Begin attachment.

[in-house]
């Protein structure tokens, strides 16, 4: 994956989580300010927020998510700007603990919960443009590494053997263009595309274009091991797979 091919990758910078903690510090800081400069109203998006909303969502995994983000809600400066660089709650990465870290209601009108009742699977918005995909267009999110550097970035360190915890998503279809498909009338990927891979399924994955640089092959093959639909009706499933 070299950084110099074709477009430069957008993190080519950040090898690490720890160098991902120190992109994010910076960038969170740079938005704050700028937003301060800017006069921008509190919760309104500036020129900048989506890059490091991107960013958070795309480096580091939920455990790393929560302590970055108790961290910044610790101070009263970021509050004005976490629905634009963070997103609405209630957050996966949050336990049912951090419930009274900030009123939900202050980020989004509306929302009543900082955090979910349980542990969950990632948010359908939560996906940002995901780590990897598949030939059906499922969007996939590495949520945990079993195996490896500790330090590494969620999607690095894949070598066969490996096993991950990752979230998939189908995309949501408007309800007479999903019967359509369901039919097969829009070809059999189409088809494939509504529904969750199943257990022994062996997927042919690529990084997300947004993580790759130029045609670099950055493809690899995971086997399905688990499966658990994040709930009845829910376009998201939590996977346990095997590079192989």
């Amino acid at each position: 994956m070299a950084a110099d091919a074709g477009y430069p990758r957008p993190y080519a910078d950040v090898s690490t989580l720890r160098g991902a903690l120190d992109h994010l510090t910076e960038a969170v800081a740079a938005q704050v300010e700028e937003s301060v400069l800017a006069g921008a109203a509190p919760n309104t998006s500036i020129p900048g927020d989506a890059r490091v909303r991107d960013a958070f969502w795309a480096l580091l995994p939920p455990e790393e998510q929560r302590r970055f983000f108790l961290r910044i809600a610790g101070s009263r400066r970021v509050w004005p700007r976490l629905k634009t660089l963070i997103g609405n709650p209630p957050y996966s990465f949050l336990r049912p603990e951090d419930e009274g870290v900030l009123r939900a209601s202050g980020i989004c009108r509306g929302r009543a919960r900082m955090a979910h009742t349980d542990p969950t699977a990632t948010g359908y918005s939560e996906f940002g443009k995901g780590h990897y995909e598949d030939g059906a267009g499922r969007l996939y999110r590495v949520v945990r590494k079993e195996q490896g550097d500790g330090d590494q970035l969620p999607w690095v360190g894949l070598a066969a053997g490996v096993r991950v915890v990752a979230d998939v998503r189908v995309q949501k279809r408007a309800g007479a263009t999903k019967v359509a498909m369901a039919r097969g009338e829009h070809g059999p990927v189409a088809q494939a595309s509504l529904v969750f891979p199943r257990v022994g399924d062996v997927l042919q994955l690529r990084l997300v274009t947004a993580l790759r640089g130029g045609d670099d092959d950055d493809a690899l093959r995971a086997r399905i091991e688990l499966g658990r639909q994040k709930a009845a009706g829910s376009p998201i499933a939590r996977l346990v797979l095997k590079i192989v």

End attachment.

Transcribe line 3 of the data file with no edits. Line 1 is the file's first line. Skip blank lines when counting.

């Amino acid at each position: 994956m070299a950084a110099d091919a074709g477009y430069p990758r957008p993190y080519a910078d950040v090898s690490t989580l720890r160098g991902a903690l120190d992109h994010l510090t910076e960038a969170v800081a740079a938005q704050v300010e700028e937003s301060v400069l800017a006069g921008a109203a509190p919760n309104t998006s500036i020129p900048g927020d989506a890059r490091v909303r991107d960013a958070f969502w795309a480096l580091l995994p939920p455990e790393e998510q929560r302590r970055f983000f108790l961290r910044i809600a610790g101070s009263r400066r970021v509050w004005p700007r976490l629905k634009t660089l963070i997103g609405n709650p209630p957050y996966s990465f949050l336990r049912p603990e951090d419930e009274g870290v900030l009123r939900a209601s202050g980020i989004c009108r509306g929302r009543a919960r900082m955090a979910h009742t349980d542990p969950t699977a990632t948010g359908y918005s939560e996906f940002g443009k995901g780590h990897y995909e598949d030939g059906a267009g499922r969007l996939y999110r590495v949520v945990r590494k079993e195996q490896g550097d500790g330090d590494q970035l969620p999607w690095v360190g894949l070598a066969a053997g490996v096993r991950v915890v990752a979230d998939v998503r189908v995309q949501k279809r408007a309800g007479a263009t999903k019967v359509a498909m369901a039919r097969g009338e829009h070809g059999p990927v189409a088809q494939a595309s509504l529904v969750f891979p199943r257990v022994g399924d062996v997927l042919q994955l690529r990084l997300v274009t947004a993580l790759r640089g130029g045609d670099d092959d950055d493809a690899l093959r995971a086997r399905i091991e688990l499966g658990r639909q994040k709930a009845a009706g829910s376009p998201i499933a939590r996977l346990v797979l095997k590079i192989v």